QEMU is a dynamic translator. When it first encounters a piece of code, it converts it to the host instruction set. Usually dynamic translators are very complicated and highly CPU dependent. QEMU uses some tricks which make it relatively easily portable and simple while achieving good performances.
QEMU’s dynamic translation backend is called TCG, for “Tiny Code
Generator”. For more information, please take a look at
The following sections outline some notable features and implementation details of QEMU’s dynamic translator.
CPU state optimisations
The target CPUs have many internal states which change the way they evaluate instructions. In order to achieve a good speed, the translation phase considers that some state information of the virtual CPU cannot change in it. The state is recorded in the Translation Block (TB). If the state changes (e.g. privilege level), a new TB will be generated and the previous TB won’t be used anymore until the state matches the state recorded in the previous TB. The same idea can be applied to other aspects of the CPU state. For example, on x86, if the SS, DS and ES segments have a zero base, then the translator does not even generate an addition for the segment base.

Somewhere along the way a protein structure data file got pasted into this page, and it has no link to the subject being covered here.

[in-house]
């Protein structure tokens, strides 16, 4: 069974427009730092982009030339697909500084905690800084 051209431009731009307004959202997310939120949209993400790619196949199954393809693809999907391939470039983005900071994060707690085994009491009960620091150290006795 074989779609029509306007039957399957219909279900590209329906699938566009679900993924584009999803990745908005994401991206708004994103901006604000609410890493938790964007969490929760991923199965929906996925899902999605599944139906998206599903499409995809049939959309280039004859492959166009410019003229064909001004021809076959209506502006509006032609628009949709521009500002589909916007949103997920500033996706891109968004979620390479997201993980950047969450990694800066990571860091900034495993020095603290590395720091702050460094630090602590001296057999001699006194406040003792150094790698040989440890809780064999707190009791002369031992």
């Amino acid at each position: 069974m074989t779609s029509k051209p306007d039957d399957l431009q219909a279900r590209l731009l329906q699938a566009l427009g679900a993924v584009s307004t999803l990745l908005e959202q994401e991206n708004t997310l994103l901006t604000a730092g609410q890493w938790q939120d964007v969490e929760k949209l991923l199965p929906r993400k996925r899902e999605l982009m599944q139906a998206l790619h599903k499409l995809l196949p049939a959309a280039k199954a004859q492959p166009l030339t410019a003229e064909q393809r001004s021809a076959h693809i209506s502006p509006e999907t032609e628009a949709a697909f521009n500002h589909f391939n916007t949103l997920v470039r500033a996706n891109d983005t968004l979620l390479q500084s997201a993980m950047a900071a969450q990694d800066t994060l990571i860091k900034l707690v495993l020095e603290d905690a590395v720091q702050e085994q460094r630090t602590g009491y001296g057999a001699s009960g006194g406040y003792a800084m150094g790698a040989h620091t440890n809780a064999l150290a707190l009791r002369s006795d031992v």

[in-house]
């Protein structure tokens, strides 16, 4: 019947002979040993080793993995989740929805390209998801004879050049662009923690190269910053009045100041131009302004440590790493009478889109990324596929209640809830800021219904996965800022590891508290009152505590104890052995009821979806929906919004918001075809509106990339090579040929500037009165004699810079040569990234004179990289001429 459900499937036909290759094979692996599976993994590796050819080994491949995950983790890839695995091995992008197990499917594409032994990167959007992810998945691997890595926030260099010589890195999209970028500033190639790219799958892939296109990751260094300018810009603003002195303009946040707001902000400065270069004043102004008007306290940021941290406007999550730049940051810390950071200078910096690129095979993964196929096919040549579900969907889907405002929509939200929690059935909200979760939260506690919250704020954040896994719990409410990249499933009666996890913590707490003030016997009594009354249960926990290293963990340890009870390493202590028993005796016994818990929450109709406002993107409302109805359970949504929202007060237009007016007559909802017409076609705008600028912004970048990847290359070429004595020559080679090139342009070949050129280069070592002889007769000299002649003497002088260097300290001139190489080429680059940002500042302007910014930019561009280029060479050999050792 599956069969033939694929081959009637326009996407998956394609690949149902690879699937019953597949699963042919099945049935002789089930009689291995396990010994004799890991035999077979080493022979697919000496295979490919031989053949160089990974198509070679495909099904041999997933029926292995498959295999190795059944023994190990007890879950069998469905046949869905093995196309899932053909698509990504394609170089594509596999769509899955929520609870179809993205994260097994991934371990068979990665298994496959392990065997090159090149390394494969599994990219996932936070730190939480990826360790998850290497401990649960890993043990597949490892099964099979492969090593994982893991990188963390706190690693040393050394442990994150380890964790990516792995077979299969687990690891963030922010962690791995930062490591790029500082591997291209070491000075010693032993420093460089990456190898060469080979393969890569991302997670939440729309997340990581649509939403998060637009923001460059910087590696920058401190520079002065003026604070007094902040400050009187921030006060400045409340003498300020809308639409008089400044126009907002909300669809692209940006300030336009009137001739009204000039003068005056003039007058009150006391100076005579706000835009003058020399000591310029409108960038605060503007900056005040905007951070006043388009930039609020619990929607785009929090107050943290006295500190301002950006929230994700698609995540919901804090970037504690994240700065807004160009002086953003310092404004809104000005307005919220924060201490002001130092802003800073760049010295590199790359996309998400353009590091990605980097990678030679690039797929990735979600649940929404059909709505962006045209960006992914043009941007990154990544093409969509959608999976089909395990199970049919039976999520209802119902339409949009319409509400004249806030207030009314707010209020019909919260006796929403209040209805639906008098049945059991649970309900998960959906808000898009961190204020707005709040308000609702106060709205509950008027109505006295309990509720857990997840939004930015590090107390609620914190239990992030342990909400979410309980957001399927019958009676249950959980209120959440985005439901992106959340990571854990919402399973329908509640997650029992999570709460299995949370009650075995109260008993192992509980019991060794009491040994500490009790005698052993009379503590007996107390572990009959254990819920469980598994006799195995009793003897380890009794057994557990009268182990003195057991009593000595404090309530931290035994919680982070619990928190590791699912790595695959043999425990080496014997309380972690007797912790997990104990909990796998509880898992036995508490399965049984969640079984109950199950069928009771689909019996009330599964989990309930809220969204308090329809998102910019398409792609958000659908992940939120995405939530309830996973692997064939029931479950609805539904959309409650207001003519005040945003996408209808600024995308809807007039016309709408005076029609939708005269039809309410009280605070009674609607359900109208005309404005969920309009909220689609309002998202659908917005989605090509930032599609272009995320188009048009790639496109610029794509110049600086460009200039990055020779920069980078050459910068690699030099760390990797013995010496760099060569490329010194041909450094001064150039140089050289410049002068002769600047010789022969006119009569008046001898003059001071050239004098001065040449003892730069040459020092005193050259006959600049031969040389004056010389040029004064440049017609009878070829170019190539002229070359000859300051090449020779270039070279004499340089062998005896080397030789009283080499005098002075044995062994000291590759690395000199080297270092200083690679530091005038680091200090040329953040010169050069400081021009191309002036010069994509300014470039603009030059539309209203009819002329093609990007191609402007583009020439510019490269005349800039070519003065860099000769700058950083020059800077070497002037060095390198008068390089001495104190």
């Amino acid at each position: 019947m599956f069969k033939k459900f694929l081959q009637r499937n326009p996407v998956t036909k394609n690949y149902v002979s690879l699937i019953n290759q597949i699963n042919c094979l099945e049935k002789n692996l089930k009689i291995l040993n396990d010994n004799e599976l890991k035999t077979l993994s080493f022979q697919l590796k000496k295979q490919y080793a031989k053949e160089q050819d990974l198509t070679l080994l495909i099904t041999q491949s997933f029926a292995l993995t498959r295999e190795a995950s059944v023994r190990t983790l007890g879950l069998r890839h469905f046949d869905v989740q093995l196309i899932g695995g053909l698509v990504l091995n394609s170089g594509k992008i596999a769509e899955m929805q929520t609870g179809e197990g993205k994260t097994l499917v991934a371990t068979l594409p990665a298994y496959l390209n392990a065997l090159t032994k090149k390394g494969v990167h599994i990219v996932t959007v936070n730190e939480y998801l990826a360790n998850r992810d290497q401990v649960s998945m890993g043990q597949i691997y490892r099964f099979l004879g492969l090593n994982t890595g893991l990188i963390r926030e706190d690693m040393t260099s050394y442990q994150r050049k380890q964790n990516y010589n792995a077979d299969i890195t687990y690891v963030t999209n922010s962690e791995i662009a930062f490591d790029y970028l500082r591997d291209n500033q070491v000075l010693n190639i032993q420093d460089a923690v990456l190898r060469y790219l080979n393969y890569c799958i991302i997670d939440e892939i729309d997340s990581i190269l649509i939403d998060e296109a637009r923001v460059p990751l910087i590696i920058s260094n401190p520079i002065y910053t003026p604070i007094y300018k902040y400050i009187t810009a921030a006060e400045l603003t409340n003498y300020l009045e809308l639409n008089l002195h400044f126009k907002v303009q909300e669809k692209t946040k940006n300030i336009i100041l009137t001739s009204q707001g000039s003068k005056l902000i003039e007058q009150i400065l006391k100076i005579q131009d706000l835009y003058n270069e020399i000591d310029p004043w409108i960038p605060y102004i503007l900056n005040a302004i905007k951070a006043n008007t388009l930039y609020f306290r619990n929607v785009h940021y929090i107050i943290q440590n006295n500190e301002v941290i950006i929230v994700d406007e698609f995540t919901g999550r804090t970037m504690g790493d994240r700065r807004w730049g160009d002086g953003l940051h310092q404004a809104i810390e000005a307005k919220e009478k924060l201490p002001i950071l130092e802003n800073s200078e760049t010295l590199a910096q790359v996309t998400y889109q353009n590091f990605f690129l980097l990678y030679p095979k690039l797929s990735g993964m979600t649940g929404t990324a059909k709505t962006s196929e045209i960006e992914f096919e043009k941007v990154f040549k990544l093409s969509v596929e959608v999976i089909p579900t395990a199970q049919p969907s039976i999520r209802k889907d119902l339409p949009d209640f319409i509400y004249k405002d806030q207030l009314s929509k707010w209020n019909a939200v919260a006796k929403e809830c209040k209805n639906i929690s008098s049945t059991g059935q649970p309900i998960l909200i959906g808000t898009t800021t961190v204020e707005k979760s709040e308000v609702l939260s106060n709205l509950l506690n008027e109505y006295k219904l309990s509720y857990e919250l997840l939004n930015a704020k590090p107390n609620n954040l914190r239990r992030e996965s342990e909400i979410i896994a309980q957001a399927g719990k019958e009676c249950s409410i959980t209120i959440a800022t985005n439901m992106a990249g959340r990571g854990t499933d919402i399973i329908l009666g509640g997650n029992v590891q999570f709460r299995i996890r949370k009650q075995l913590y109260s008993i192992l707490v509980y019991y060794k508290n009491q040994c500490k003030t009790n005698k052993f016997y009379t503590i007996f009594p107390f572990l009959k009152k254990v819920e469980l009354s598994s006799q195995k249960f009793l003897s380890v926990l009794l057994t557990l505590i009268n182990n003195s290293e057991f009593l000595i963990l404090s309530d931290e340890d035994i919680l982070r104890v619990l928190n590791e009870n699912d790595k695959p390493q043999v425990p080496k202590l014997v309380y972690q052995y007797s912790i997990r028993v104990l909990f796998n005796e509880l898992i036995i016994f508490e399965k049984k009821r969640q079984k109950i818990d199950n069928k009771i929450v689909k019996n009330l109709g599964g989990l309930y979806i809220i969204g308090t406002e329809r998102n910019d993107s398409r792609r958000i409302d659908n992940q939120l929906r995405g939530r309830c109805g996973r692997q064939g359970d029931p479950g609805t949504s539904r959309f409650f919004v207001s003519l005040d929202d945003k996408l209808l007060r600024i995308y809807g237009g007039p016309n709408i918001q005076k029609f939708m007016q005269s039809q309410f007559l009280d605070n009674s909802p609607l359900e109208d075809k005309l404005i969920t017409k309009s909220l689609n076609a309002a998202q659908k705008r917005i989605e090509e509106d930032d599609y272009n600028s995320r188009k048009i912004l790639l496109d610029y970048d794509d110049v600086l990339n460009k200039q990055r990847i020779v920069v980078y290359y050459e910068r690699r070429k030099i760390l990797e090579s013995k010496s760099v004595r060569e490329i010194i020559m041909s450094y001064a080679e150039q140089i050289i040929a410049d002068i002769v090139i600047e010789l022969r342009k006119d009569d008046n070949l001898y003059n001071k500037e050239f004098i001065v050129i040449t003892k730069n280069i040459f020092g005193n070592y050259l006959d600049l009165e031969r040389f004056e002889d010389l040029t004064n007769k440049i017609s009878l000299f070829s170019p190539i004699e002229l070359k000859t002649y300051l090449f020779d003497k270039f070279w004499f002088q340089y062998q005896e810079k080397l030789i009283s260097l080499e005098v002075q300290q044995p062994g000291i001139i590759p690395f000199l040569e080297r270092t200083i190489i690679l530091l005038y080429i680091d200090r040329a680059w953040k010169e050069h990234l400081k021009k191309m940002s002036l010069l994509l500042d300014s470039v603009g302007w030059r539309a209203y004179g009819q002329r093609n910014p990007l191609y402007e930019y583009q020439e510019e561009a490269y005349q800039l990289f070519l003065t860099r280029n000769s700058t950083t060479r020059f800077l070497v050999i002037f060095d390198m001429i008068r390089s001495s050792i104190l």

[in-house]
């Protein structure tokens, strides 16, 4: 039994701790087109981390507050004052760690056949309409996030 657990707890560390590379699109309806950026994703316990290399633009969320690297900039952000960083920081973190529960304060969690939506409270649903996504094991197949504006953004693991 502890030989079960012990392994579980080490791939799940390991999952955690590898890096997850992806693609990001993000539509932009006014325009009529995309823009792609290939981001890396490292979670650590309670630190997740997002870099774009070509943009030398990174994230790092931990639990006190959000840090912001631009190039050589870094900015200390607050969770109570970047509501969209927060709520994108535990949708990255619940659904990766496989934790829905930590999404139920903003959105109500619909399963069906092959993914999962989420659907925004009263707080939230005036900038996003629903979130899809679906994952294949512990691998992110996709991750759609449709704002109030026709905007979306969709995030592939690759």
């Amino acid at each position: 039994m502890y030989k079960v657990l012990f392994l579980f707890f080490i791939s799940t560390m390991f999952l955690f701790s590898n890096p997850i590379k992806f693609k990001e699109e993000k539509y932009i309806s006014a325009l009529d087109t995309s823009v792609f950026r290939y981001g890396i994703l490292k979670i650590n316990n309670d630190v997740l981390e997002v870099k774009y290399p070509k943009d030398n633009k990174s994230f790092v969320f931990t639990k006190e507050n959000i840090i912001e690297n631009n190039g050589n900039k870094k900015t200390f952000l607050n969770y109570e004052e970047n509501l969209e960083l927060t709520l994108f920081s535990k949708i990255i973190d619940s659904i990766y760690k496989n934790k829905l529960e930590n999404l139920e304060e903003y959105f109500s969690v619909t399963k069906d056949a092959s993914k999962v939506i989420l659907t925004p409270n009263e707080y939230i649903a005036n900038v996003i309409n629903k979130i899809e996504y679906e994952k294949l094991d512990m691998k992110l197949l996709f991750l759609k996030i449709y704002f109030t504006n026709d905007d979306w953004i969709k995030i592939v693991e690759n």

Direct block chaining
After each translated basic block is executed, QEMU uses the simulated Program Counter (PC) and other CPU state information (such as the CS segment base value) to find the next basic block.